Paris, Je T'aime: My Return Six Years Later
Mere mention of the city Paris, and immediately you conjure up images of romance, the Eiffel Tower, éclairs, and baguettes. But for me, the City of Light holds a certain mystique far deeper than a spring fling or a honeymoon destination.
Between 2009 and 2010, I lived in the 7ème arrondissement, or 7th district, as I alternated between a grueling MBA and a junior consultancy at a nuclear energy company. Like every other Parisian, I commuted by Metro; shopped at Carrefour; consumed stinky cheese; drank tap water; and went to the movies on Sundays.
I learned that there are two lanes on an escalator: the fast left and the idle right. I jaywalked constantly. I discovered flan. And I bought bottles of wine for as little as €2.
By the sixth month of my stay, I was enamored. The inconvenient life of a struggling student was easily outweighed by the gourmet charm of the city, and I remember thinking to myself that I hadn’t started living until I met Paris.
|Mirror mirror on the wall, I must squat, for I'm too tall (Disney Store, Champs Elysées)|
For someone so smitten with the city, I failed it miserably: I let six long years elapse before I visited again. For someone who owes her refined palate to the cultivating power of Paris, I could be labelled an ingrate. But the reality is, and was, I didn’t have the opportunity to return until two weeks ago, and it was a whirlwind three days at that.
So go we went, and the beauty is that nearly nothing has changed. To be fair, security is rampant and thorough, as officers scan your belongings at nearly every shop entrance. And throughout the city, public works are ubiquitous. But apart from that, Paris is still Paris. And the Metro still costs €1.90 per ride.
|Every street is tainted with public works|
We arrived on a caustically chilly Saturday morning and hit the street before any of Paris had woken up. Only Le Bon Marché in the 6ème could greet us, thanks to their more accommodating holiday business hours. The renowned épicerie of Paris, Le Bon Marché stocks its shelves with novelties from around the world, in addition to more than half a dozen stations boasting French cheeses, charcuterie, fish, baked goods, and sandwiches.
Here we discovered real pain d’épices, or spiced bread, which can be consumed plain or spread with foie gras. The authentic stuff is baked with honey and supremely moist, nothing like what you’d buy packaged from the supermarket. What an epiphany!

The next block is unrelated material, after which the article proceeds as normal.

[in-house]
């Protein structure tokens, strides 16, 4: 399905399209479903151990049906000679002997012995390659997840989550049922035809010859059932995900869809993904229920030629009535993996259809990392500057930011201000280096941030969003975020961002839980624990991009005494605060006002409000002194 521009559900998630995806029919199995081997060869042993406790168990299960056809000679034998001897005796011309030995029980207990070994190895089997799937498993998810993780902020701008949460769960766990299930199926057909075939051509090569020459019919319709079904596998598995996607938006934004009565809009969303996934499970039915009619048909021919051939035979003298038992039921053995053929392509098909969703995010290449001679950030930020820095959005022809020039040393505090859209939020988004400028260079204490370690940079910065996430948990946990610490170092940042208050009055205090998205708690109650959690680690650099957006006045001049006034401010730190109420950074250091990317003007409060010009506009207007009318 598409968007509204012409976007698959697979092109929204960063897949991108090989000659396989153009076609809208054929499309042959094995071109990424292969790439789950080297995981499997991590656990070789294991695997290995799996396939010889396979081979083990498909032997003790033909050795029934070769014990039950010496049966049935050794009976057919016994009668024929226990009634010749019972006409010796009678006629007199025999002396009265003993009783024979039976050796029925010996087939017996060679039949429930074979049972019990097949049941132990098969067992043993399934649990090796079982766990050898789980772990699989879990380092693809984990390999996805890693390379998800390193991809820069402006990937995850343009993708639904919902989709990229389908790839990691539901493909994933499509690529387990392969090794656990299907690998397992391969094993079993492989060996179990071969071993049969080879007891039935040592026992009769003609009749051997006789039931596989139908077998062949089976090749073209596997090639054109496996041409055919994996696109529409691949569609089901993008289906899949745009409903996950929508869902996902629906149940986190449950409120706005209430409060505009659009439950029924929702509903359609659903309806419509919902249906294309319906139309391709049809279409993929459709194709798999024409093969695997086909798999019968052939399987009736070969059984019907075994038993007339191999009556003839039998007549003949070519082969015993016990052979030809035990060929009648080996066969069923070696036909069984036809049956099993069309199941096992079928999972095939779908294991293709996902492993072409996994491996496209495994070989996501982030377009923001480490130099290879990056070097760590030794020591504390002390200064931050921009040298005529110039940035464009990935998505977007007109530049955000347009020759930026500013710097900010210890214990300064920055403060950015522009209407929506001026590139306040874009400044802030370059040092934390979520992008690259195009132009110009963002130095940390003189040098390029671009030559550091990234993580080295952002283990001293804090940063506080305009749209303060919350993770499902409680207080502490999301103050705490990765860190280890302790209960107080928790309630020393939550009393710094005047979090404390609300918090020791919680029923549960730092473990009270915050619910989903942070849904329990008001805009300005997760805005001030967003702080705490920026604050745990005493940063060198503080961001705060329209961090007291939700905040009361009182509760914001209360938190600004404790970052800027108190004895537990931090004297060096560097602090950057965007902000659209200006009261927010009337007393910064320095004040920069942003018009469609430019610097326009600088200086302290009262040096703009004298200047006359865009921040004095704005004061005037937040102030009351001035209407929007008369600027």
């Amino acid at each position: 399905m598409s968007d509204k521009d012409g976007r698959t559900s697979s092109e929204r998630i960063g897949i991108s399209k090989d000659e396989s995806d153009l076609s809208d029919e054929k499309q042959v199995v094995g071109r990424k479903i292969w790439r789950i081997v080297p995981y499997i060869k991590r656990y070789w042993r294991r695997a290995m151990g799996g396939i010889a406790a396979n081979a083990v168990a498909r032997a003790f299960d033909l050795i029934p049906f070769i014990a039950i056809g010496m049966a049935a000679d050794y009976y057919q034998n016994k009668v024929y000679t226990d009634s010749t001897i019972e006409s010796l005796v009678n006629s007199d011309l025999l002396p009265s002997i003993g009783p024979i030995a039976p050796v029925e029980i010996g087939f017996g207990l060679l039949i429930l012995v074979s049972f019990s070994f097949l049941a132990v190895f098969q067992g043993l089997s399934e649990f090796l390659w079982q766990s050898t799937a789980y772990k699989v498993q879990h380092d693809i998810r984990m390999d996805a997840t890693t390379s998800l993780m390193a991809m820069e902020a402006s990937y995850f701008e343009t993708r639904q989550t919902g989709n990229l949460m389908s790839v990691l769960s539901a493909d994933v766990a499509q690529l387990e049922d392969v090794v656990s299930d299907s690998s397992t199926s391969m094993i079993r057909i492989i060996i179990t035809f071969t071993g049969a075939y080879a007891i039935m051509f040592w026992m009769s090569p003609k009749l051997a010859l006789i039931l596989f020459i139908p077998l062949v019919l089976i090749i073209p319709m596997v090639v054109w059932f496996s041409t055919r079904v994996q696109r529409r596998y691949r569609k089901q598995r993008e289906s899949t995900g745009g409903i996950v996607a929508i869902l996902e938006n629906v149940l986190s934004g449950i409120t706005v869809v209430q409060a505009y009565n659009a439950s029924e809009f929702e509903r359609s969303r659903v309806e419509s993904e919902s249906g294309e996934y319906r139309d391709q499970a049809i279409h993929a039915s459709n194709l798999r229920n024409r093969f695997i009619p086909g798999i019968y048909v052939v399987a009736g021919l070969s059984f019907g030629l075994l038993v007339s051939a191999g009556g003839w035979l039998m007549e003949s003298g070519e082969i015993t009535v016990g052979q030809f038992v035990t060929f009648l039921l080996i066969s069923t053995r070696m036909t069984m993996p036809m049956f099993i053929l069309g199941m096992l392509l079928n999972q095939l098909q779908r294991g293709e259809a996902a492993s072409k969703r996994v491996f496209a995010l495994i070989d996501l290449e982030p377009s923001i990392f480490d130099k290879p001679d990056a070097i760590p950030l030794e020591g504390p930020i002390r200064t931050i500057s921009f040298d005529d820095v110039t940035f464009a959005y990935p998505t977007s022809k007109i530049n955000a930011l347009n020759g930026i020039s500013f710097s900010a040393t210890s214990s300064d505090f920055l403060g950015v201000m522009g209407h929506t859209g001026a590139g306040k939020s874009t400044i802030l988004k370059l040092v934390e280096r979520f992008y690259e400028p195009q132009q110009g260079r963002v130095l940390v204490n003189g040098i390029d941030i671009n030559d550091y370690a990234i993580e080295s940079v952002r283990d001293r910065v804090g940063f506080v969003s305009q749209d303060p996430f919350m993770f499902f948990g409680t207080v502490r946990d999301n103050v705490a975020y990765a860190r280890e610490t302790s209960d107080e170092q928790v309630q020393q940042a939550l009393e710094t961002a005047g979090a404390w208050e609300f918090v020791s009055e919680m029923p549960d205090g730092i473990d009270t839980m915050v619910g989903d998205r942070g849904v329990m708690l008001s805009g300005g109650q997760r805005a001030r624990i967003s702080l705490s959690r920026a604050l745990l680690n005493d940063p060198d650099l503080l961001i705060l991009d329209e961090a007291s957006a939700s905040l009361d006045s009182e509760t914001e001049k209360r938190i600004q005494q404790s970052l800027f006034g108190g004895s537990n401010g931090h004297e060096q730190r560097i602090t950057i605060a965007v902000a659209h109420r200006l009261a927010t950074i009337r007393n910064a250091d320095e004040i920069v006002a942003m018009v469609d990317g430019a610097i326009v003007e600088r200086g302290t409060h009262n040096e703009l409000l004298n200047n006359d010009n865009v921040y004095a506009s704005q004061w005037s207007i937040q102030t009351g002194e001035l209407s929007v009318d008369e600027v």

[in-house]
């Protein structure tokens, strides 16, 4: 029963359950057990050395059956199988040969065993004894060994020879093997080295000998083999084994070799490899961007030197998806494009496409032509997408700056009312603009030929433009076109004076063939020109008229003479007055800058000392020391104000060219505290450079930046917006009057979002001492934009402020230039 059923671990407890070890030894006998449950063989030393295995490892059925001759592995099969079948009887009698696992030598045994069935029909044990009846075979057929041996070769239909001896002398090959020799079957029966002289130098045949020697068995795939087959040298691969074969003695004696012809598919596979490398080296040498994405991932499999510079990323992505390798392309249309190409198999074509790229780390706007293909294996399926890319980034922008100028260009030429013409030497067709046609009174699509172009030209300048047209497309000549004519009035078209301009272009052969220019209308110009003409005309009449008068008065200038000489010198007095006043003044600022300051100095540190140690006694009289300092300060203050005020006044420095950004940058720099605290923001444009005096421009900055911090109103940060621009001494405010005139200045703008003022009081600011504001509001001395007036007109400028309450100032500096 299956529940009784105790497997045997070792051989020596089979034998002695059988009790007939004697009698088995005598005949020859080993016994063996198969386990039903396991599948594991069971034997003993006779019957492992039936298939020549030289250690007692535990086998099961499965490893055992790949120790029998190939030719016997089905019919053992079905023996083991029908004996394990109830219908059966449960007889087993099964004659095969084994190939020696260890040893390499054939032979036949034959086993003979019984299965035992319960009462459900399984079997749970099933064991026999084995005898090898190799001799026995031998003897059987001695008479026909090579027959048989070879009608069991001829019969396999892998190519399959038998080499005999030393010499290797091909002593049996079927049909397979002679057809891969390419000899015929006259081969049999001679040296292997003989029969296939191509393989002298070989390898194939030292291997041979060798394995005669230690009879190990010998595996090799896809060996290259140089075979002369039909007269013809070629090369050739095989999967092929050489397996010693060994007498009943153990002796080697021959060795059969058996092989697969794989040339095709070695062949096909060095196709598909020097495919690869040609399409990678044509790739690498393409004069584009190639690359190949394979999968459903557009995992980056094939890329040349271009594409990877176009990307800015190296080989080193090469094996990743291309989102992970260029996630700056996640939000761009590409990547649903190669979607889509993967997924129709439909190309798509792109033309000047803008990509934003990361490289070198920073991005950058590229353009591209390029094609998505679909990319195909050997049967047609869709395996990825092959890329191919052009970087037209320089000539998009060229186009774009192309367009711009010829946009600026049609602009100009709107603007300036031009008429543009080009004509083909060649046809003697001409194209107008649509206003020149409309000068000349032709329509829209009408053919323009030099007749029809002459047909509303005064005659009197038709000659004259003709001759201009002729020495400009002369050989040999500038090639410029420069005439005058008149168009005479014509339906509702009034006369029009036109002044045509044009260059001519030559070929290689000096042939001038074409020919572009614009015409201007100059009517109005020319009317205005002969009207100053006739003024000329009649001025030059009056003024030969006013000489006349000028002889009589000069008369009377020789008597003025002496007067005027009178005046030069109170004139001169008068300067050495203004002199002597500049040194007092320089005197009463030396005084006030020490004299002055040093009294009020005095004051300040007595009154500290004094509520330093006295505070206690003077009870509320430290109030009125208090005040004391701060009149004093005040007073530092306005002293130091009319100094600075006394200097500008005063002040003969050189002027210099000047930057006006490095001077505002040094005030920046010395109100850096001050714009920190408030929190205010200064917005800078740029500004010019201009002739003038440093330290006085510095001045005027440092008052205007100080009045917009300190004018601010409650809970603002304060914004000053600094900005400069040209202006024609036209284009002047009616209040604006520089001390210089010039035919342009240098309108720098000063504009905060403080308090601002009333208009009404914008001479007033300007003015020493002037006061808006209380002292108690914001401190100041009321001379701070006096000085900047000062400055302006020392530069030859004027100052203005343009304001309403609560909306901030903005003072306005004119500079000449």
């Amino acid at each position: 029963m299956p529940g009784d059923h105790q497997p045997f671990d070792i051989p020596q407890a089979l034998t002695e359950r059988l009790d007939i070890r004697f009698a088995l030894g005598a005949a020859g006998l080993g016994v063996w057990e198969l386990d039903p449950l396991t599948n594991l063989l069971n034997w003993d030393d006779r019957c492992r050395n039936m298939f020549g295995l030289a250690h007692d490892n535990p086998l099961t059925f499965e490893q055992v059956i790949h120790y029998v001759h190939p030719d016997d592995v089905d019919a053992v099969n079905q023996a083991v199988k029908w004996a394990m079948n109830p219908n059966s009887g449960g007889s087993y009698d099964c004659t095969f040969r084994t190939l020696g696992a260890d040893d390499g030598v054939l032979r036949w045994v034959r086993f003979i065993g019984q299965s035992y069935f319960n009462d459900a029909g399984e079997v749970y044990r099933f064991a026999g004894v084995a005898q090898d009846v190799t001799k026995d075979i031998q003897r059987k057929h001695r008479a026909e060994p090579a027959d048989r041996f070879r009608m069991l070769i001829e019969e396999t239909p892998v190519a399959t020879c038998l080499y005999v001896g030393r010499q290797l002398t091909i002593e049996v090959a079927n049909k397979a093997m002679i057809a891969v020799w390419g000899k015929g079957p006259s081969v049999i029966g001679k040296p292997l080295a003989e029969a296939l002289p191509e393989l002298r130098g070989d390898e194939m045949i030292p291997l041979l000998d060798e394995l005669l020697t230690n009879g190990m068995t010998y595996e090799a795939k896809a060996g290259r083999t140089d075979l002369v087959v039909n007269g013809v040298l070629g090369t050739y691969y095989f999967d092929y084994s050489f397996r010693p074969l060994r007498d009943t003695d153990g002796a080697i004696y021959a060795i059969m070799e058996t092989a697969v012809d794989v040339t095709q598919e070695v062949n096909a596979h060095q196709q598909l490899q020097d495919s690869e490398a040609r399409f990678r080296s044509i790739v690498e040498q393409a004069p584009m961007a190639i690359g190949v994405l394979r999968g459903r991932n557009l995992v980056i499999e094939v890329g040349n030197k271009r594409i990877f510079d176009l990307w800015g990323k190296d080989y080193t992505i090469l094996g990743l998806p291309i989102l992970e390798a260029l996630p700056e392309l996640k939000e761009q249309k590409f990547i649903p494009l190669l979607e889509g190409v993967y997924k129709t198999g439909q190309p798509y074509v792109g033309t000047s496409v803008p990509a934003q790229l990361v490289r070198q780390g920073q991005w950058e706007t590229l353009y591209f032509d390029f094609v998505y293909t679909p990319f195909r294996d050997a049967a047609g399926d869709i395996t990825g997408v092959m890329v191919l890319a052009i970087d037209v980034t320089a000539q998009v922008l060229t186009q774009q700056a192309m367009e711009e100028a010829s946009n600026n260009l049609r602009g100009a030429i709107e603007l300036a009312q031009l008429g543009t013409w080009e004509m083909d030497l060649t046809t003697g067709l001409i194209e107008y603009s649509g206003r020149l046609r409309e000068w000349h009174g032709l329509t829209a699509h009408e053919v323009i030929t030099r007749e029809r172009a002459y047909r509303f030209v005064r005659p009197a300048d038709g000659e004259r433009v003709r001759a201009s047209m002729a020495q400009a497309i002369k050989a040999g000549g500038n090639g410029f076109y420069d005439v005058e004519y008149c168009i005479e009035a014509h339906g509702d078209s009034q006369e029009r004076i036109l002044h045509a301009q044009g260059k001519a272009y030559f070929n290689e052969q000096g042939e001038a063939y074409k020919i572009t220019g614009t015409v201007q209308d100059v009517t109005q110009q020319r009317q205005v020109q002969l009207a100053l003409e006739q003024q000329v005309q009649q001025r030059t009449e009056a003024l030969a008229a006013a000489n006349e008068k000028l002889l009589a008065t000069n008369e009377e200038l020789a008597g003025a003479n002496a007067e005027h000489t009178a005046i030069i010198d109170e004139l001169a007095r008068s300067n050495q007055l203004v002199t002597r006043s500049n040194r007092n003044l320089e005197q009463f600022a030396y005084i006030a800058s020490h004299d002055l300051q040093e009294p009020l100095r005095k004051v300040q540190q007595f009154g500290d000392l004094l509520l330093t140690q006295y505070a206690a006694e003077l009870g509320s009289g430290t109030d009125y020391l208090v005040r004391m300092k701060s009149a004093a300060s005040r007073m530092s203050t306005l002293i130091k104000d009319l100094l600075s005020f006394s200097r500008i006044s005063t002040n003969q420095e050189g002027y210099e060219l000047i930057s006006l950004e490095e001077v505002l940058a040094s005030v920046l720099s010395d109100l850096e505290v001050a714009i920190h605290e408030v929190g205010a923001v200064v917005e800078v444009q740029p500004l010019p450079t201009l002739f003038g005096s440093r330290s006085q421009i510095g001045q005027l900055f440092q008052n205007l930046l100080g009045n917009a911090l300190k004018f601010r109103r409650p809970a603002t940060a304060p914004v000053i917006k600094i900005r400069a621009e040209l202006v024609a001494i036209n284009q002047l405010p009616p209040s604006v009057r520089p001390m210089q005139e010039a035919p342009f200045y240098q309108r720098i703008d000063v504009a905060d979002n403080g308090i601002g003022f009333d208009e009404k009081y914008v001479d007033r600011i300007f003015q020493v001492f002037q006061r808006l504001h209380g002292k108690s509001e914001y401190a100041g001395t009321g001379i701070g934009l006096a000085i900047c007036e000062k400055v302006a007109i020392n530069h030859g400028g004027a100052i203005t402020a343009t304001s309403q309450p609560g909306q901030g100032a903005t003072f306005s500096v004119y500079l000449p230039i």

Next up, a scheduled stop at La Pâtisserie Cyril Lignac. Let me let you in on a little secret. Ever since I left Paris, I’ve been avidly keeping tabs on its cuisine scene. In 2011, I penciled in the first entry on my “When in Paris” list: Cyril Lignac. Indeed, this visit had been nesting for five years before finally taking flight.
And it proved to be worth every minute of wait. The flan nature, a traditional custard pie, is speckled with vanilla beans and wafting with aroma. Baba au rhum saturates delicate sponge with the liquid pick-me-up. But it was the croissant that did me in, with its flaky buttery consistency, golden sheen and touch of sea salt. The chocolatine, or pain au chocolat, was delicious but decidedly a runner-up to its plain counterpart.
|The take-out box at La Pâtisserie Cyril Lignac is so elegant, it evokes a purse|
|Baba au rhum at La Pâtisserie Cyril Lignac|
Tummies tickled, we continued our march due northeast toward Jardin de Luxembourg, the Quartier Latin, and eventually Rue Mouffetard. There I rediscovered Au P’tit Grec, which continues to be manned by the same Turk (bizarrely enough). I opted for a simple Chèvre avec sa petite salade, and it was even more generous than I remember it to be! Don’t you just love it when reality converges with your high expectations and the rosy-tinted glasses of nostalgia?